• Shulkes A.
      • Kriketos A.
      • et al.
      Long-term persistence of hormonal adaptations to weight loss.
      ,
      • Nymo S.
      • Coutinho S.R.
      • Eknes P.H.
      • Vestbostad I.
      • Rehfeld J.F.
      • Truby H.
      • et al.
      Investigation of the long-term sustainability of changes in appetite after weight loss.
      ,
      • Iepsen E.W.
      • Lundgren J.
      • Holst J.J.
      • Madsbad S.
      • Torekov SS.
      Successful weight loss maintenance includes long-term increased meal responses of GLP-1 and PYY3-36.
      ], likely due to different hormonal fractions being measured. Fig. 1 in Busetto and colleagues´ paper should reflect these inconsistencies. Not all studies show a reduction in the postprandial secretion of peptide YY (PYY) and glucagon-like peptide 1 (GLP-1), in response to weight loss. For example, Iepsen et al [
      • Iepsen E.W.
      • Lundgren J.
      • Holst J.J.
      • Madsbad S.
      • Torekov SS.
      Successful weight loss maintenance includes long-term increased meal responses of GLP-1 and PYY3-36.
      ], that the authors refer to, showed an increase in the postprandial release of total GLP-1 and PYY3-36 in response to diet-induced weight loss. Also, and opposite to what Busetto and colleagues state, weight loss maintenance in Iepsen´s study was not associated with higher circulating postprandial PYY3-36 and GLP-1 levels. In fact, Iepsen et al [
      • Iepsen E.W.
      • Lundgren J.
      • Holst J.J.
      • Madsbad S.
      • Torekov SS.
      Successful weight loss maintenance includes long-term increased meal responses of GLP-1 and PYY3-36.
      ] did not perform any correlation analysis between changes in appetite following weight loss and weight loss maintenance at 1-year. Regarding the study by Thom et al. [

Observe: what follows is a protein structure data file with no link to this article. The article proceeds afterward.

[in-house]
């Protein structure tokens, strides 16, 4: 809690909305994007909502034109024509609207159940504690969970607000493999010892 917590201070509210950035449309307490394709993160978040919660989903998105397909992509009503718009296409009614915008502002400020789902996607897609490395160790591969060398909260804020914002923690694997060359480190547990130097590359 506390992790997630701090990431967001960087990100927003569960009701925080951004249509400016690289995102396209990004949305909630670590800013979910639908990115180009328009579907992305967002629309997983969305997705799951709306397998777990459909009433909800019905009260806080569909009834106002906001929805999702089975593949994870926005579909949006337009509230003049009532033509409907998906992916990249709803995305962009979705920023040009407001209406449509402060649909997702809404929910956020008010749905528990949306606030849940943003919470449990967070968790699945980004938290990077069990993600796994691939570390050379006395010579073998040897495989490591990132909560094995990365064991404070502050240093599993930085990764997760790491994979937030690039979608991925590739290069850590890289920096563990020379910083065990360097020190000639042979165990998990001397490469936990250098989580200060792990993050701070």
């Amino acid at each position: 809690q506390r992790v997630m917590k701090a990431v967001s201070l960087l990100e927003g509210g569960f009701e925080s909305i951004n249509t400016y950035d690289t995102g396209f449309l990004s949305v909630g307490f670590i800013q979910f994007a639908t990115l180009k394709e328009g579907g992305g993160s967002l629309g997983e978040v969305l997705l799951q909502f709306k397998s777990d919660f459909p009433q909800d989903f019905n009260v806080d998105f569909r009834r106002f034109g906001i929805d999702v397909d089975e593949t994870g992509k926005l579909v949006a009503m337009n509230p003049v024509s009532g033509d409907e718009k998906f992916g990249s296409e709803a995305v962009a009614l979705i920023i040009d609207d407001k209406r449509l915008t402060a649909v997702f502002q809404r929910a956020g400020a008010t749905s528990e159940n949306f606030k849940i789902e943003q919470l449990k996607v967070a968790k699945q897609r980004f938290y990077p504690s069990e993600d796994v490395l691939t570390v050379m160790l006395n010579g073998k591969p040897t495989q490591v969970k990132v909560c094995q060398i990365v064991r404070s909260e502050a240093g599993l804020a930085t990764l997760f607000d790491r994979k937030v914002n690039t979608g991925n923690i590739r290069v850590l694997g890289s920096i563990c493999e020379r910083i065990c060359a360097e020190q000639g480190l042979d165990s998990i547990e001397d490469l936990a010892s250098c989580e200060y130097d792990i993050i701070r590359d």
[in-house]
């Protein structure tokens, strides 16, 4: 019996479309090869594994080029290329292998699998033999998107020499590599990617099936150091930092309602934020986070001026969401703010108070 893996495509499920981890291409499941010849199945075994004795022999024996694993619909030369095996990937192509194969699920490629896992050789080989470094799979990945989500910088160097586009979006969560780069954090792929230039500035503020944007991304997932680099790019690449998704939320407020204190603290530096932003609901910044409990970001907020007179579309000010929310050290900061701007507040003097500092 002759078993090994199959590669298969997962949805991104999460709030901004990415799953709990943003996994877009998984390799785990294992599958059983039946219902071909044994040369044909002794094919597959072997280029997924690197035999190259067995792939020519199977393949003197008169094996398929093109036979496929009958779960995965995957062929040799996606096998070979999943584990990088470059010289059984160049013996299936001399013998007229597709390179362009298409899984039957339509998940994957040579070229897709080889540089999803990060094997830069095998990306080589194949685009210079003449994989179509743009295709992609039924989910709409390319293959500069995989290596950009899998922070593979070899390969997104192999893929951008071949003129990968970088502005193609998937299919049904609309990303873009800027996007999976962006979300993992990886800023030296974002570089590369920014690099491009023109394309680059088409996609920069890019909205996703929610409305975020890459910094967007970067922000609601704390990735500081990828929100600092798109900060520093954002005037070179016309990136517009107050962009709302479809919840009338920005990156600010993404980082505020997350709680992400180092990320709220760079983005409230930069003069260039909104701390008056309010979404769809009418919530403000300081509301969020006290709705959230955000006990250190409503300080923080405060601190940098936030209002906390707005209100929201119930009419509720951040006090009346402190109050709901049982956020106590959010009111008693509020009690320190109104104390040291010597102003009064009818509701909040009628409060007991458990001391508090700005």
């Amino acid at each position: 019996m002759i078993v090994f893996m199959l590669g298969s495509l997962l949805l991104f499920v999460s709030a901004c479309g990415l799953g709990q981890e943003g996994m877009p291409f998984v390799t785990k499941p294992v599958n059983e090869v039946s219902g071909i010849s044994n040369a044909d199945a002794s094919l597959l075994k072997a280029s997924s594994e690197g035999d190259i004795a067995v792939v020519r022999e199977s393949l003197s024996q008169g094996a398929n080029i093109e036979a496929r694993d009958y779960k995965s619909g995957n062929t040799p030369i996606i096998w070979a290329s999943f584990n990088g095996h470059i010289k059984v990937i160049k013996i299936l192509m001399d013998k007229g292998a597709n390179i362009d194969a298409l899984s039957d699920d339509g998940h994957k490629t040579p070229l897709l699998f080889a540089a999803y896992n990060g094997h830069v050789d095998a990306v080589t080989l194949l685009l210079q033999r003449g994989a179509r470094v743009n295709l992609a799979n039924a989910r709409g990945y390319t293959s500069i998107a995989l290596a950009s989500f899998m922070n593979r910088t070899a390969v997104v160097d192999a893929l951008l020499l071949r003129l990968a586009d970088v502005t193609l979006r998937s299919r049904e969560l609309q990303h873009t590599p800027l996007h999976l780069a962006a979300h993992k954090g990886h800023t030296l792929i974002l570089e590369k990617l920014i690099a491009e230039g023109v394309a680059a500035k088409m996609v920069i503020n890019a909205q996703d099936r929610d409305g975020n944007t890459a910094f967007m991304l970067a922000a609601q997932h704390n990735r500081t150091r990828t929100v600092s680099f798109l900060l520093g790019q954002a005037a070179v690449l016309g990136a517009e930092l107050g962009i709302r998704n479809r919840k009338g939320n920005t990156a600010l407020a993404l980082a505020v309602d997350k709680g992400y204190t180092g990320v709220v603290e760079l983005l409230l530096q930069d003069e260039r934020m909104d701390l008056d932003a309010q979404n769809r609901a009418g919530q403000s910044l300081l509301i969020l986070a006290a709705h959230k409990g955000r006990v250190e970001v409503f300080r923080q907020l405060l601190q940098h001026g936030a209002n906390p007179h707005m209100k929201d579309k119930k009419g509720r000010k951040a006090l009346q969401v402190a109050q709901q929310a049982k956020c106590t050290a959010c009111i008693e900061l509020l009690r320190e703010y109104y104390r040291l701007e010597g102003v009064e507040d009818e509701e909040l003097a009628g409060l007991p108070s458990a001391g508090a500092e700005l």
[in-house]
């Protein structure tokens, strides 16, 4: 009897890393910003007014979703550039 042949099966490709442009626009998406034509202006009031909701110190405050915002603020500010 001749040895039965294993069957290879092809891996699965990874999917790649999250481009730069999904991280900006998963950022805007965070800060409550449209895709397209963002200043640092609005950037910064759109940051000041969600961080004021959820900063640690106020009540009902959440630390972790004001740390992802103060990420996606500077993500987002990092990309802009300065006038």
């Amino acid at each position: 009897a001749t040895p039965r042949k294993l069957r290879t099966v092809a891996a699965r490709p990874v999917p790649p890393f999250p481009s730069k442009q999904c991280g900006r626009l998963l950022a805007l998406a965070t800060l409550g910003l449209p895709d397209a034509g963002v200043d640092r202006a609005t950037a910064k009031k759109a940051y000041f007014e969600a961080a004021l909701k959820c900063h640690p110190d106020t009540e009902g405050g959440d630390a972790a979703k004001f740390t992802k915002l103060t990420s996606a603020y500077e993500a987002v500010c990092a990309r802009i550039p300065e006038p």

• Thom G.
      • Dombrowski S.U.
      • Brosnahan N.
      • Algindan Y.Y.
      • Rosario Lopez-Gonzalez M.
      • Roditi G.
      • et al.
      The role of appetite-related hormones, adaptive thermogenesis, perceived hunger and stress in long-term weight-loss maintenance: a mixed-methods study.
      ], I suggest the authors read my letter to the editor [
      Martins C. Comments on
      The role of appetite-related hormones, adaptive thermogenesis, perceived hunger and stress in long-term weight-loss maintenance: a mixed-methods study.
      ] and subsequent response [
      • Thom G.
      • Dombrowski S.U.
      • Brosnahan N.
      • Algindan Y.Y.
      • Lopez-Gonzalez M.R.
      • Roditi G.
      • et al.
      Response to comments on "The role of appetite-related hormones, adaptive thermogenesis, perceived hunger and stress in long-term weight-loss maintenance: a mixed methods study".
      ] and erratum [
      • Thom G.
      • Dombrowski S.U.
      • Brosnahan N.
      • Algindan Y.Y.
      • Lopez-Gonzalez M.R.
      • Roditi G.
      • et al.
      Correction to: the role of appetite-related hormones, adaptive thermogenesis, perceived hunger and stress in long-term weight-loss maintenance: a mixed-methods study.
      ] from the authors, as the study conclusion stated in the present narrative review is no longer valid.
      Overall, and more importantly, no study has ever reported reduced postprandial fullness after diet-induced weight loss, and my research group has recently shown, in what is likely to be the largest study in this field, that weight loss leads to a sustained increase in postprandial feelings of fullness [
      • Nymo S.
      • Coutinho S.R.
      • Eknes P.H.
      • Vestbostad I.
      • Rehfeld J.F.
      • Truby H.
      • et al.
      Investigation of the long-term sustainability of changes in appetite after weight loss.
      ]. Regardless of the impact of weight loss on appetite, no study has ever shown that increased hunger feelings or ghrelin secretion, or changes in the secretion of satiety peptides, after diet-induced weight loss, increase the risk of weight regain in the long-term.